Nashville’s public art program reportedly isn’t getting enough taxpayer money, despite the hundreds of thousands of dollars it’s already spent on public art projects, with some of that money going to artists out-of-state.
Nashville Public Radio reported that Metro Nashville officials are underfunding their art program.
“To make up for it, Metro Arts will soon receive a back payment that can be put toward new sculptures and other large-scale installations,” according to Nashville Public Radio.
The discovery came out of a routine review of finances, the station reported.
“The way public art funding works in Nashville is that whenever Metro does capital spending projects — such as a new building, park, library, or significant renovation — it sets aside 1 percent of the budget for use on public art,” according to Nashville Public Radio.
“But the audit found that some capital projects weren’t counted toward the art calculation in fiscal year 2017. So, the public art fund is owed $363,000 by the city.”
According to the now extinct Tennessee Watchdog:
• Nashville officials paid $300,000 for an exhibit commemorating the Civil Rights movement. The artist lived some 2,000 miles away in Oakland, Calif. The Nashville Metro Arts Commission hired Walter Hood to create “Witness Walls” on the west side of the Metro Nashville Courthouse.
• Nashville taxpayers paid $750,000 so another California artist could construct large multi-colored sticks and place them partially upright near the Music City Center downtown.
• “Tool Fire,” built in 2013, consists of several shovels, rakes, and pickaxes glued together and placed on display along the Shelby Bottoms Greenway. For that project, the city paid an Alabama artist $30,000.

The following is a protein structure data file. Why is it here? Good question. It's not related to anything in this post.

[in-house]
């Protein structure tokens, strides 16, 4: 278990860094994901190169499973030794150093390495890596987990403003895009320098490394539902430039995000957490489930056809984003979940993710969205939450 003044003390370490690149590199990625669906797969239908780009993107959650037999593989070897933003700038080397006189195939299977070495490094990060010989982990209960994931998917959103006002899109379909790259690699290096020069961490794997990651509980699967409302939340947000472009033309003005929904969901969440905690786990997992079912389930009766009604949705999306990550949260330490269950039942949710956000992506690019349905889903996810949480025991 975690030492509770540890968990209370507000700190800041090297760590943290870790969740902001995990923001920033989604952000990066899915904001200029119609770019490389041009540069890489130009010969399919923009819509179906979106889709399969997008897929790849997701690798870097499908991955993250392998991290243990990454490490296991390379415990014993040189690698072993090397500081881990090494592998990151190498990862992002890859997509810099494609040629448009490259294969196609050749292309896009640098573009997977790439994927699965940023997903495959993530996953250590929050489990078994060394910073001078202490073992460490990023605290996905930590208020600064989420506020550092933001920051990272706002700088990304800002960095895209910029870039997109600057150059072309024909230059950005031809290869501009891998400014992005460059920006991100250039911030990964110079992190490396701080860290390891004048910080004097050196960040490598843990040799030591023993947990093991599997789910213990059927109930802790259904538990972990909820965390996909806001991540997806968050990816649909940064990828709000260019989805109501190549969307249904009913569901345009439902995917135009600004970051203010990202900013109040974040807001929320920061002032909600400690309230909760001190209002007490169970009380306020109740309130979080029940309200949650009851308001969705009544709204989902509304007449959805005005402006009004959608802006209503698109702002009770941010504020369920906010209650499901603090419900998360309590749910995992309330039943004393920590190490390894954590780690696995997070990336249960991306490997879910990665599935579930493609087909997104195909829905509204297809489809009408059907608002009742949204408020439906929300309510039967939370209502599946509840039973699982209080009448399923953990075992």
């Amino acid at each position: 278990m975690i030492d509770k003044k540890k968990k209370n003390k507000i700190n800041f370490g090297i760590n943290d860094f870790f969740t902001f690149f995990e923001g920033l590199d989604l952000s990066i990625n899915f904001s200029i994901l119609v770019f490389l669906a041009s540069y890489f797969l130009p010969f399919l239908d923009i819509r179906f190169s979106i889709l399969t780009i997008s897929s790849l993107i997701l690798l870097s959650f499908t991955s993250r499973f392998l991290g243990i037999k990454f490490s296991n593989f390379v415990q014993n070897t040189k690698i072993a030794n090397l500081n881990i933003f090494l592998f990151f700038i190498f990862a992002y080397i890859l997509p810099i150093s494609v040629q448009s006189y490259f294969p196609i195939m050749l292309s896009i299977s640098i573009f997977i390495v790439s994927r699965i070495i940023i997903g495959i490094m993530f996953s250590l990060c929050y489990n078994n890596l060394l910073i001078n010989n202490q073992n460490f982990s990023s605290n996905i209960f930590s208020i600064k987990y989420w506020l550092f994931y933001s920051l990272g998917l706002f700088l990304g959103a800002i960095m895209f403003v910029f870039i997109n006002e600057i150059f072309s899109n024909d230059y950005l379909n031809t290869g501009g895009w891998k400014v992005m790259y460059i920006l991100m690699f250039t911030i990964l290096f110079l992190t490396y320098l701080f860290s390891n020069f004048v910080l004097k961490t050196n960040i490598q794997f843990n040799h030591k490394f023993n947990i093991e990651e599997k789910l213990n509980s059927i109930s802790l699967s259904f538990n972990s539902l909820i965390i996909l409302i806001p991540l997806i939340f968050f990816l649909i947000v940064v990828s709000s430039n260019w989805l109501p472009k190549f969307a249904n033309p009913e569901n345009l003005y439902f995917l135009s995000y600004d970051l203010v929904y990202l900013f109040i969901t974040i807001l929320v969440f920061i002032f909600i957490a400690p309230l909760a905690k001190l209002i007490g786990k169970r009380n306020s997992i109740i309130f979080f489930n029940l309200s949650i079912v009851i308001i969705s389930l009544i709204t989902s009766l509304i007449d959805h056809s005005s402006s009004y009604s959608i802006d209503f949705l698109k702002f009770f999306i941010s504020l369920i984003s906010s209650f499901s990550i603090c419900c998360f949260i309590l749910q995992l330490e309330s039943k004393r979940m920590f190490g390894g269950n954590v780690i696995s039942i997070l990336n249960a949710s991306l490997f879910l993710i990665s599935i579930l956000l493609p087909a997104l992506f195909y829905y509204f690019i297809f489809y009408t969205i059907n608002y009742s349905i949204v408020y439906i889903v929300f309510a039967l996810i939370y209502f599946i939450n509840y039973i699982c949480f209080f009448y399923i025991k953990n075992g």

• Nashville taxpayers paid two Seattle artists $350,000 to create a sculpture at Nashville’s West Riverfront Park symbolizing the Cumberland River.
• Nashville officials would have spent no more than $5,000 — at the most — for four new bicycle racks, if they had paid market prices. Instead, they spent upwards of $100,000, at taxpayers’ expense. These aren’t standard bicycle racks. Rather, these bike racks have an artistic flair, which explains why Nashville officials saw fit to spend 20 times as much.
The 2010 Tennessee Pork Report, meanwhile, referred to another art project, costing $340,600, near Nissan Stadium. The report said the project resembled “the remnants of a defunct and mangled roller coaster.”
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Chris Butler is an investigative journalist at The Tennessee Star. Follow Chris on Facebook. Email tips to email@example.com.
Photo “Ghost Ballet for the East Bank Machineworks” by the City of Nashville.